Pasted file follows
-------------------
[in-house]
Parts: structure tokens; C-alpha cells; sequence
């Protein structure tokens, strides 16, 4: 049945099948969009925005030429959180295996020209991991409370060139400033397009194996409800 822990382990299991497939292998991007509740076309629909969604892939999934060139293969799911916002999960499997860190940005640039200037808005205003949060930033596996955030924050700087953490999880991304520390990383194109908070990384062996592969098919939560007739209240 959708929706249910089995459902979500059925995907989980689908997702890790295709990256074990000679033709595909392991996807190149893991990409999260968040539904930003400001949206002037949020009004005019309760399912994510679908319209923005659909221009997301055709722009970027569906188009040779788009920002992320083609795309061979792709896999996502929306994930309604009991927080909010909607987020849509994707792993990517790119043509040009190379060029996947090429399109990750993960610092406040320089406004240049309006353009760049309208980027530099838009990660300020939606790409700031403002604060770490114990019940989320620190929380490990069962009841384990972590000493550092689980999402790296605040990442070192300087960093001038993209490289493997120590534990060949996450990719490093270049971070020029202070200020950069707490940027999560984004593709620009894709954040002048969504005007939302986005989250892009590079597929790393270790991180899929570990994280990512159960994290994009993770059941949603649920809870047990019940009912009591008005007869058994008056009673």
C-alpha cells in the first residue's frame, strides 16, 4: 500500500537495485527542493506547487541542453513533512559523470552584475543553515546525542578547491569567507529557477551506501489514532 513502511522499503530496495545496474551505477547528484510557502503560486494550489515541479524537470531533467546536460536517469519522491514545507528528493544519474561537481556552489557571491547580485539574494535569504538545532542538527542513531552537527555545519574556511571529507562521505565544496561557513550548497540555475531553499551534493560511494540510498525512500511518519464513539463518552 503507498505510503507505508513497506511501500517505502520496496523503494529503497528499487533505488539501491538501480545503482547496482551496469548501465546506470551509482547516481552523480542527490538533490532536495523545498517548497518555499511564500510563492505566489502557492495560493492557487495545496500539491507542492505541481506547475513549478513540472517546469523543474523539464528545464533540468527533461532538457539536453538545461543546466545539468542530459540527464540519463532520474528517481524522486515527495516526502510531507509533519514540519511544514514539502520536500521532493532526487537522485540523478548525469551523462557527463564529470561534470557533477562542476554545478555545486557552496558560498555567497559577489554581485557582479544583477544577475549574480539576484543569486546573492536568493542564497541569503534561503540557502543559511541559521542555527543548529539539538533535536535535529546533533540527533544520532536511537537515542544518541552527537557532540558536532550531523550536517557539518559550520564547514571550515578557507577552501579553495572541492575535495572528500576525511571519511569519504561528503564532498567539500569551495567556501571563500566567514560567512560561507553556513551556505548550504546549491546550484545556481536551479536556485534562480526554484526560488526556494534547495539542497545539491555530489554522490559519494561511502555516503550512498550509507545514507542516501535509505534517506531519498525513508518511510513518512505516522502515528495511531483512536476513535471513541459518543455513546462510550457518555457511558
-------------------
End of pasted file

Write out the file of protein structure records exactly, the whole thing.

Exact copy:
[in-house]
Parts: structure tokens; C-alpha cells; sequence
């Protein structure tokens, strides 16, 4: 049945099948969009925005030429959180295996020209991991409370060139400033397009194996409800 822990382990299991497939292998991007509740076309629909969604892939999934060139293969799911916002999960499997860190940005640039200037808005205003949060930033596996955030924050700087953490999880991304520390990383194109908070990384062996592969098919939560007739209240 959708929706249910089995459902979500059925995907989980689908997702890790295709990256074990000679033709595909392991996807190149893991990409999260968040539904930003400001949206002037949020009004005019309760399912994510679908319209923005659909221009997301055709722009970027569906188009040779788009920002992320083609795309061979792709896999996502929306994930309604009991927080909010909607987020849509994707792993990517790119043509040009190379060029996947090429399109990750993960610092406040320089406004240049309006353009760049309208980027530099838009990660300020939606790409700031403002604060770490114990019940989320620190929380490990069962009841384990972590000493550092689980999402790296605040990442070192300087960093001038993209490289493997120590534990060949996450990719490093270049971070020029202070200020950069707490940027999560984004593709620009894709954040002048969504005007939302986005989250892009590079597929790393270790991180899929570990994280990512159960994290994009993770059941949603649920809870047990019940009912009591008005007869058994008056009673």
C-alpha cells in the first residue's frame, strides 16, 4: 500500500537495485527542493506547487541542453513533512559523470552584475543553515546525542578547491569567507529557477551506501489514532 513502511522499503530496495545496474551505477547528484510557502503560486494550489515541479524537470531533467546536460536517469519522491514545507528528493544519474561537481556552489557571491547580485539574494535569504538545532542538527542513531552537527555545519574556511571529507562521505565544496561557513550548497540555475531553499551534493560511494540510498525512500511518519464513539463518552 503507498505510503507505508513497506511501500517505502520496496523503494529503497528499487533505488539501491538501480545503482547496482551496469548501465546506470551509482547516481552523480542527490538533490532536495523545498517548497518555499511564500510563492505566489502557492495560493492557487495545496500539491507542492505541481506547475513549478513540472517546469523543474523539464528545464533540468527533461532538457539536453538545461543546466545539468542530459540527464540519463532520474528517481524522486515527495516526502510531507509533519514540519511544514514539502520536500521532493532526487537522485540523478548525469551523462557527463564529470561534470557533477562542476554545478555545486557552496558560498555567497559577489554581485557582479544583477544577475549574480539576484543569486546573492536568493542564497541569503534561503540557502543559511541559521542555527543548529539539538533535536535535529546533533540527533544520532536511537537515542544518541552527537557532540558536532550531523550536517557539518559550520564547514571550515578557507577552501579553495572541492575535495572528500576525511571519511569519504561528503564532498567539500569551495567556501571563500566567514560567512560561507553556513551556505548550504546549491546550484545556481536551479536556485534562480526554484526560488526556494534547495539542497545539491555530489554522490559519494561511502555516503550512498550509507545514507542516501535509505534517506531519498525513508518511510513518512505516522502515528495511531483512536476513535471513541459518543455513546462510550457518555457511558